The TCM Classic Film Festival is less than 3 months away, and per the annual ritual, fans have been speculating about the opening night film. Opening night is a fancy affair, complete with a red carpet for passholders and VIP guests, followed by a film and a gala party. Reserved for the highest level passholders, opening night is an opportunity for festival guests to mingle with the Hollywood elite.
Historically, the film is an anniversary restoration. Because of the emphasis on VIP festival guests, it is also a film which has stars still living. Due to the ever-dwindling pool of representatives from classic Hollywood, it was probable that the opening night film would be from the past 50 years, and guesses ranged from The Godfather to Guess Who’s Coming to Dinner?.
Speculation about the opening night film was put to rest last week, when the festival announced that E.T. The Extra-Terrestrial (1982) would open the festival. In attendance will be director Steven Spielberg alongside producers Kathleen Kennedy and Frank Marshall.
To this day, E.T. is one of the few movies that consistently make me cry. At the end, when E.T. touches Elliot’s head and says “I’ll be right here,” my eyes fill with tears. As a story, it is interesting to note that it essentially has the same plot as The Wizard of Oz and closely follows Joseph Campbell’s mythic structure of the hero’s journey. It rarely gets the credit it deserves for its adventurous yet familiar, fairy tale-like storyline.
E.T. is a slight diversion from the normal TCMFF opening night films. In the past, the anniversary restoration has traditionally been a musical from the golden age of Hollywood. This trend was broken in 2019 with When Harry Met Sally, the last time the TCMFF was held in person. The choice of E.T. immediately following When Harry Met Sally speaks to a shifting festival atmosphere, one that is sure to ruffle some feathers. Debate rages in the classic film community over what constitutes a classic, but TCM has historically taken a flexible approach to the question, playing films on the channel up through the 2010s. Most amateur analyses show that the festival still focuses on the golden age of Hollywood, but there is a great deal of fear for its future as TCM has been engulfed in corporate acquisitions of Turner.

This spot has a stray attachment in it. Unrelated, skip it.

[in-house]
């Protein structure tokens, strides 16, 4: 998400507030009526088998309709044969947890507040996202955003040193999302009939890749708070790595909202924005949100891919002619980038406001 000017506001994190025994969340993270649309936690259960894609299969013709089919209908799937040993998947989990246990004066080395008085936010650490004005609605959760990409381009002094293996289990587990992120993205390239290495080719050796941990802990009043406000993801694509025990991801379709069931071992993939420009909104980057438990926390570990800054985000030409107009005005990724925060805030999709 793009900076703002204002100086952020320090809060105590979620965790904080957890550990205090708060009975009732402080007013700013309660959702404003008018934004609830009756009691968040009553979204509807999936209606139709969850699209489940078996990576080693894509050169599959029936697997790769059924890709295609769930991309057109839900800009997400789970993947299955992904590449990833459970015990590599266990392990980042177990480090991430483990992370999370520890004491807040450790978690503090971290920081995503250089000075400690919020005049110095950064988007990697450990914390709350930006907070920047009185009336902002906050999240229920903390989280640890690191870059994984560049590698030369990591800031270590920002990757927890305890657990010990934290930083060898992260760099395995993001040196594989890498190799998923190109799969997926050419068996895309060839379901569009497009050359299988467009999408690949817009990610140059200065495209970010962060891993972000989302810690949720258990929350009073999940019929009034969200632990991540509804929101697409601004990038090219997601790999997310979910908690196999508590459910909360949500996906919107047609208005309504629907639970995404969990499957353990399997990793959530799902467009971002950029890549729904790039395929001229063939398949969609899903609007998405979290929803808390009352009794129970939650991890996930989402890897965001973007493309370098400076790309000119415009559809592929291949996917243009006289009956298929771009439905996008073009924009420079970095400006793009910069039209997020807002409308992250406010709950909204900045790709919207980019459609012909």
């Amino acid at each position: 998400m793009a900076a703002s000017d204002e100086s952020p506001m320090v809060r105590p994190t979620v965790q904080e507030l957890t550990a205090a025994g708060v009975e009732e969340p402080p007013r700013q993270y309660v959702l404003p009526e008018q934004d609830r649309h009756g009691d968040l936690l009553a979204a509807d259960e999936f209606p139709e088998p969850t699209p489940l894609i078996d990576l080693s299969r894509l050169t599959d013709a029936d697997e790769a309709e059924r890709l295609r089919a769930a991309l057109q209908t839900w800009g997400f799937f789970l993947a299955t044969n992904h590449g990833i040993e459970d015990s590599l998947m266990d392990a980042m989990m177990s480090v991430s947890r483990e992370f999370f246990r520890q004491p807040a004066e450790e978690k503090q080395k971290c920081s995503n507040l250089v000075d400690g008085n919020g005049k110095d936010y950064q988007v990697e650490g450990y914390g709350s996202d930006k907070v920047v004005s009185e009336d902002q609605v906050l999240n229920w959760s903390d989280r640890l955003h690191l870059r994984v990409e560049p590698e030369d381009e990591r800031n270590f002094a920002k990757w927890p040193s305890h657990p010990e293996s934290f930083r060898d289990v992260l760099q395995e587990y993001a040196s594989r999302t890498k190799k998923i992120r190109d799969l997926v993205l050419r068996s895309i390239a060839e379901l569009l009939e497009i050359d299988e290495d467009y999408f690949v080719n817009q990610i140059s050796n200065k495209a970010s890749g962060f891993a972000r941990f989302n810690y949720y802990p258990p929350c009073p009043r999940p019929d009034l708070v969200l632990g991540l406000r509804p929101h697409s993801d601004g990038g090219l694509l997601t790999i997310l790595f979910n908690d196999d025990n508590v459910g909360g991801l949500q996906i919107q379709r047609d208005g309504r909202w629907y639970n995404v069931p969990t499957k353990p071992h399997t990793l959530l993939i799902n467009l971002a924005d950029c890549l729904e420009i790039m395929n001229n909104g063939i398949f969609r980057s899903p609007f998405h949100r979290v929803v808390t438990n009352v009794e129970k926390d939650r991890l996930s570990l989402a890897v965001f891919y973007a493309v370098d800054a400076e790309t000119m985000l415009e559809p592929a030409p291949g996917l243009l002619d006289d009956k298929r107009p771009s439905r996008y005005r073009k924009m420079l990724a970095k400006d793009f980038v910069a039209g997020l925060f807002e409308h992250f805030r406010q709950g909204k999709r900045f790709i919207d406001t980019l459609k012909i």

As far as the guests go, notably absent (at least as of this writing) is the phenomenal Drew Barrymore. At 7 years old, her gifts are far beyond her years and she gives one of the most heartfelt performances in the film. Festival passholders would, of course, be thrilled to see her not only as an actor from E.T., but also as the granddaughter of John Barrymore.
The opening night film is reserved for Spotlight and Essential passholders, which the festival website tells me are currently sold out. However, plans change, and there is a very dynamic waitlist. If you’d like to be added, you can find more information here: https://festival.tcm.com/tcm/.
Hope to see you at the Fest!